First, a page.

When Being Connected is Not So Great
Let's talk for a moment about the benefits of being connected. At the same time, let's talk about some of the times when not being connected might be desirable. Not too long ago, my school, in Connecticut, located not too far away from Sandy Hook, had an "issue." A threatening note was found in the high school that threatened harm to students and staff, although no specific names were mentioned. Needless to say, in these very nerve wracking times, the police were called in, the state police were called in, neighboring town police were called in--and so were the dogs. My particular grade was out of the building on a field trip. We were called back to the school before the field trip was over, and we were shuffled back into a building. The students from the high school had been in lockdown and evacuated into our building, so of course, the tweets, the Facebook postings, the text messages were flying invisibly through the air. In the absence of any true information, a cyber-version of the game Telephone was in action and the rumors spread like California wildfires. Anxious parents streamed to school and general chaos was the order of the day.
We, as we returned to the school now housing the evacuated high schoolers, were told to keep things normal-not that we knew anything anyway. Teachers are the last to know. But how is that possible when the text messages are flying, and the students are all on their hand-held devices. Within moments, I had a classroom of panicked children, reading text messages from older siblings who were scared, unsure of what was going on, and adding to the shark feeding frenzy. I saw poor digital citizenship in the works. I saw people jumping the gun, and jumping online to share the immediacy of what was happening, even if those involved did not know what was happening.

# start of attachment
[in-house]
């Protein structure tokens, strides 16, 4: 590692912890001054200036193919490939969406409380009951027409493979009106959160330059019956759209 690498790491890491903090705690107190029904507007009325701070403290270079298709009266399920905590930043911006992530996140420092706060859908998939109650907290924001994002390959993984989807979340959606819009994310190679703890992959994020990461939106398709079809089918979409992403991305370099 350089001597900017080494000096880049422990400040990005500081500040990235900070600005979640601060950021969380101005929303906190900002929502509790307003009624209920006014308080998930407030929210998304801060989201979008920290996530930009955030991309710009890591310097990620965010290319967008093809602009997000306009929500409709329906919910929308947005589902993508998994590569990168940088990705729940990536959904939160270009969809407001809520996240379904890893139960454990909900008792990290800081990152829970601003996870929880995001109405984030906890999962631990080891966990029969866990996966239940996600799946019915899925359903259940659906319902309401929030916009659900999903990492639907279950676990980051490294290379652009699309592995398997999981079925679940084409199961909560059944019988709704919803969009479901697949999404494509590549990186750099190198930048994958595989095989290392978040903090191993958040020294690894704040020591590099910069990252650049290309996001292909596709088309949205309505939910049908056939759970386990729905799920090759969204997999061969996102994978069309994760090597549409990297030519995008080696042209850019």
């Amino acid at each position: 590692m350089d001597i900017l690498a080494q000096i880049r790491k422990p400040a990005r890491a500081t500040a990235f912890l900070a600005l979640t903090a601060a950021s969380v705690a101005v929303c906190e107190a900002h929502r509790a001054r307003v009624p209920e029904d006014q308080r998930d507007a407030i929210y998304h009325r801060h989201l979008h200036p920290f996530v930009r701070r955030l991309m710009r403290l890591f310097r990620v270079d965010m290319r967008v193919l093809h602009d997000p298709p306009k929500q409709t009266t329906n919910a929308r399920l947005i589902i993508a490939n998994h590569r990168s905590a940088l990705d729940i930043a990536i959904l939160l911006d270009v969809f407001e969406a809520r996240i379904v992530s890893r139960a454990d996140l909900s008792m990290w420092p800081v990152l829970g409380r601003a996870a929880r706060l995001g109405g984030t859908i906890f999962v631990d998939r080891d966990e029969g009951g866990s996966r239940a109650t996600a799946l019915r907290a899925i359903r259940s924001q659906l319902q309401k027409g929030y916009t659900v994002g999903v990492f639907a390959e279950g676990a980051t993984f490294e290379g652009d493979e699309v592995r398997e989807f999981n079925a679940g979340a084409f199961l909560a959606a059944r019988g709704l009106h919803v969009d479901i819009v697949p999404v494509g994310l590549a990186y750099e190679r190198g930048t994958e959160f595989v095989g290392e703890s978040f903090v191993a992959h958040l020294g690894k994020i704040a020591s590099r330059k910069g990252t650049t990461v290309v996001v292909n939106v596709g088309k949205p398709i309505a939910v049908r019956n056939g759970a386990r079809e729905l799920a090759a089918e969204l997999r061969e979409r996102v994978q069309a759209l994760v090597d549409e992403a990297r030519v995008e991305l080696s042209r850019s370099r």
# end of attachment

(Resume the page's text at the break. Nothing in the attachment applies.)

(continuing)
The need to be connected and the opportunity to share knowledge, to produce it, and consume it is one of the most beneficial constructs of the digital world today. We can all create a better world with our shared knowledge and collaboration. We can produce as a team more than we could ever produce alone--all with a click of a key. but danger lurks. For the first time in a long time, I cut the cord. I shut down the digital world. I confiscated those devices. Confiscated them (the theme of a previous blog post). I took them away and spent the time talking these children down face-to-face and eye-to-eye. I wonder how often these digital natives actually make eye contact with the people they communicate with on a daily basis. I did what my intuition told me to do. Cut the connection so that peace could settle into my classroom. I hope that I never have to do that again.